Category : Health

Living / Health - 4 days ago

India bans e-cigarettes

The ban includes the manufacture and production of similar products The post India bans e-cigarettes appeared first on Premium Times Nigeria.

Living / Health - 5 days ago

Bill Gates to African Leaders: Invest more in girl-child education, health

Mr Bill Gates again harps on the need for African leaders to invest and develop human capital as “the best way for a country to unlock productivity and innovation, cut poverty create opportunities and generate prosperity". The post Bill Gates to African Leaders: Invest more in girl-child education, health appeared first on Premium Times Nigeria.

Living / Health - 1 week ago

Adamawa receives laptops, phones for disease outbreak reporting

Adamawa State has received laptops and phones from the World Health Organisation (WHO) for use by disease surveillance officers in the 21 local government areas to survey and report cases of disease outbreak. Handing over the devices to the management of Adamawa State Primary Health Care Development Agency (APHCDA) in Yola, the state Coordinator of WHO, Dr Iyobisa Igbinovia, said WHO procured the laptops and phones with assistance from the Canadian Government for distribution to disease surveillance officers because things such as disease surveillance and reporting need to be done efficiently and fast. “We believe that these devices will help the surveillance officers perform their functions in a more efficient manner,” he said. He explained that disease surveillance officers should be able to pick incidents of disease occurrence and report them on time to their head office for action to be taken. “With outbreaks of diseases anywhere, timely report to headquarters and prompt response is vital,” he added. Read Also: Poverty, unwanted pregnancies keep 51 percent Adamawa children from school He said the ICT devices had similarly been donated by WHO to the other two states affected by insurgency, namely Yobe and Borno. The Adamawa State Primary Health Care Dev...

Living / Health - 1 week ago

NSIA-LUTH Cancer Centre steps up manpower training

The multi-billion NSIA-LUTH Cancer Centre has embarked on some proactive measures to guarantee the sustainability of the facility. This includes a deliberate plan for continuous training of competent and sufficient personnel to manage the centre, in fulfillment of its mandate as a flagship cancer treatment facility not only in Nigeria, but West Africa The equipment suppliers, Messrs Varian of Palo Alto, are providing capacity by building a training centre at the hospital in support of its commitment to human capacity development in radiotherapy across the West African sub-region. This is premised on a 10-year service maintenance contract that was built into the purchase agreement to enable the centre give at least a full decade of uninterrupted service. A team of experts from training colleges in the United States, which recently visited LUTH, expressed satisfaction with the state-of-the-art facility, saying it has rekindled hope for manpower training in oncology in the sub-region. Also, the Director of the centre, Mr Frank Sullivan, expressed confidence in its capacity to meet emergent demands. “The nurses in the Chemo-therapy Department are highly trained oncology nursing practitioners who are on the label of general practitioners in South Africa. They have exceeded first gradu...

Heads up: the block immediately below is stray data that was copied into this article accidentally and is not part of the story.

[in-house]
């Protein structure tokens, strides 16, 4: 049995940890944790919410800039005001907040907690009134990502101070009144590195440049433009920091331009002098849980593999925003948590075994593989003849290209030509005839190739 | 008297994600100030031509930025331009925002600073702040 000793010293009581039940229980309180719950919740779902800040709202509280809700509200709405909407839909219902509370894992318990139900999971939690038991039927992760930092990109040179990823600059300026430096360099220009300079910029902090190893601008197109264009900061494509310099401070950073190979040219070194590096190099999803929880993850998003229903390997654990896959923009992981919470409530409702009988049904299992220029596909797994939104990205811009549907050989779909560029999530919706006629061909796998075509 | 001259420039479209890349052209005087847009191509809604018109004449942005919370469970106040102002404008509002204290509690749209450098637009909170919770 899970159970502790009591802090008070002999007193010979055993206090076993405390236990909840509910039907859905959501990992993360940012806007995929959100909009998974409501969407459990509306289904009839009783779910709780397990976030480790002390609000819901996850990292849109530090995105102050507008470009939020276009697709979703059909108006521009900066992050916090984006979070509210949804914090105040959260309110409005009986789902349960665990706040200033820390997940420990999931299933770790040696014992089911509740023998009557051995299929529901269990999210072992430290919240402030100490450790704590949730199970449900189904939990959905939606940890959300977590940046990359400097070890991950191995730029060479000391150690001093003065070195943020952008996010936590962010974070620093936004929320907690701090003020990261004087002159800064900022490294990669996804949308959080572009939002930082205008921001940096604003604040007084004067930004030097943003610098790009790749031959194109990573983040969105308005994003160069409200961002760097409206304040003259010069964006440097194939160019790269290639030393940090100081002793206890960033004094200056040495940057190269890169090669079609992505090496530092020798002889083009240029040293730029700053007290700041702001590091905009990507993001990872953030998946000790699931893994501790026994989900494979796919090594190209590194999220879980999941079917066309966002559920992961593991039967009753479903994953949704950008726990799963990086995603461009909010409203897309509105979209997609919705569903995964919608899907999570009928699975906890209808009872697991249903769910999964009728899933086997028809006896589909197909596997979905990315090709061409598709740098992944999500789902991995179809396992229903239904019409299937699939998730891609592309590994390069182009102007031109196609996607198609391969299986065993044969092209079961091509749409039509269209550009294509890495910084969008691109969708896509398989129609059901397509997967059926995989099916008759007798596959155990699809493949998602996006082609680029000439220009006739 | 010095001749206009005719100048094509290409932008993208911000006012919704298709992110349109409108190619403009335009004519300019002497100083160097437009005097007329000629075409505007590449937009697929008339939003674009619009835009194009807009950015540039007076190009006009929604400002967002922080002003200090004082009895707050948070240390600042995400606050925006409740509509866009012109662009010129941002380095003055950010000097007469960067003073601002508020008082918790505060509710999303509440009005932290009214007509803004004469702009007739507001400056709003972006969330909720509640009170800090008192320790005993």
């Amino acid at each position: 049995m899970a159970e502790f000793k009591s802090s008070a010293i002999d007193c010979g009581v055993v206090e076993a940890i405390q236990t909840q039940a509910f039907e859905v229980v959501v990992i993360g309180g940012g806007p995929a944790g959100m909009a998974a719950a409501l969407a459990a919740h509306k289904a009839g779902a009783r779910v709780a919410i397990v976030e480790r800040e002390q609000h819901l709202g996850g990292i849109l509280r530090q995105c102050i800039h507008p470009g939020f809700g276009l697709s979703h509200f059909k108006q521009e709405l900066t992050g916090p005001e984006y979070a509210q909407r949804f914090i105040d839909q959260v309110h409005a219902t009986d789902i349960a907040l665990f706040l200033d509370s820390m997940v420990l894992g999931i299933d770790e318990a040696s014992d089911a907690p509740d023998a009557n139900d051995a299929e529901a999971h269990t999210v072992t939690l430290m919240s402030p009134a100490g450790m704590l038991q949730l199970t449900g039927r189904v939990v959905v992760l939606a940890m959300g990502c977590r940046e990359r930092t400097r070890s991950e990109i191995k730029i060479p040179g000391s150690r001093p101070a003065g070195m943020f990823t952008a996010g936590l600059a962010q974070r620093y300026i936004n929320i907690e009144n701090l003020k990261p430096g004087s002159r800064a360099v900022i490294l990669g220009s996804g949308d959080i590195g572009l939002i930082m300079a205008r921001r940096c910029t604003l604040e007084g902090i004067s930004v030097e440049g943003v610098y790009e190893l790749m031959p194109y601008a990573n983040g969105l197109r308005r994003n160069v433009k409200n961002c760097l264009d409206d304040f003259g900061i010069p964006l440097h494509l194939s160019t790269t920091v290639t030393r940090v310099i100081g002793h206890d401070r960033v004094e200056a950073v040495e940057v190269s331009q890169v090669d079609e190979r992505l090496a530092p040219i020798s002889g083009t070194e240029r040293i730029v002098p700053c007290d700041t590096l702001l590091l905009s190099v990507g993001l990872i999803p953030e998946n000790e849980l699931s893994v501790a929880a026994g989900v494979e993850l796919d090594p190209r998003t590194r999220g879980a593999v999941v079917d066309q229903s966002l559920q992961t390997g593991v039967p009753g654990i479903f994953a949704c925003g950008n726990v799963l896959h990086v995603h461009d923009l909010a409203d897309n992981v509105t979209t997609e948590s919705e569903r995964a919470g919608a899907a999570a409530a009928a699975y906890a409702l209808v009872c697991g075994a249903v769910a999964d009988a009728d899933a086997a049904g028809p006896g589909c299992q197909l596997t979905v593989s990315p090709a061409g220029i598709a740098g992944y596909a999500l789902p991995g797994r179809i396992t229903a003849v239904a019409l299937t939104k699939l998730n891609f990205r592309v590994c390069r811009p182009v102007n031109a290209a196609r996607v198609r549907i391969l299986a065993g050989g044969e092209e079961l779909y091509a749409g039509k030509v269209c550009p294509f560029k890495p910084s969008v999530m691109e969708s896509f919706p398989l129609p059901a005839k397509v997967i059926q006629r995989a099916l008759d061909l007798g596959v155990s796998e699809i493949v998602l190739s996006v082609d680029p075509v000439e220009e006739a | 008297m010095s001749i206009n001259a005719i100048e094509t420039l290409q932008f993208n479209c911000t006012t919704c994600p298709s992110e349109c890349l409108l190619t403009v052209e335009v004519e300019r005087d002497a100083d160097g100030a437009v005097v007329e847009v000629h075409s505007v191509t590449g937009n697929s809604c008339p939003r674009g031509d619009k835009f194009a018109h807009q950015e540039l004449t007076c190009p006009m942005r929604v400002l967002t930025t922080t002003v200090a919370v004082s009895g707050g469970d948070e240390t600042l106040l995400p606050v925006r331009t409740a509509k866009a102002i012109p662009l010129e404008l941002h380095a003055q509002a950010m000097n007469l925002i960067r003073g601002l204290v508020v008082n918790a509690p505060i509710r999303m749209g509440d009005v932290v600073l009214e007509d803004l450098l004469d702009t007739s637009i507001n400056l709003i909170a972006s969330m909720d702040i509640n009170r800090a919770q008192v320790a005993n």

Living / Health - 1 week ago

Firm, Centre sign pact to improve healthcare

A Biotechnology company, BioMérieux, has signed a memorandum of understanding (MoU) with the Nigeria Centre for Disease Control (NCDC) to help improve Nigeria’s public healthcare system. The NCDC Director-General, Dr. Chikwe Ihekweazu, signed on behalf of the Federal Government while BioMérieux’s Vice President, Africa Cluster, Mr. Sinde Chekete, signed on behalf of the company at a ceremony in Abuja. Chekete said the collaboration with NCDC would focus on diagnosing bacteria and recommending the proper anti-biotics for treatment of patients. It would also help to improve the use of anti-biotics in the country. “The MoU is about improving public health and tackling the particular issue we have with antimicrobial resistance (AMR). It is a public health issue today because we are seeing more and more pathogens and bacteria in particular being resistant to most of the anti-biotics that we have in Africa in general and in Nigeria in particular. “The issue we have with this problem is that anti-biotics as everybody knows has been the most beautiful innovation in healthcare for quite some time. Today, we are being less effective in terms of the use of those anti-biotics, especially the first tier anti-biotics and the fact that some of them are being resistant lead us to use the second...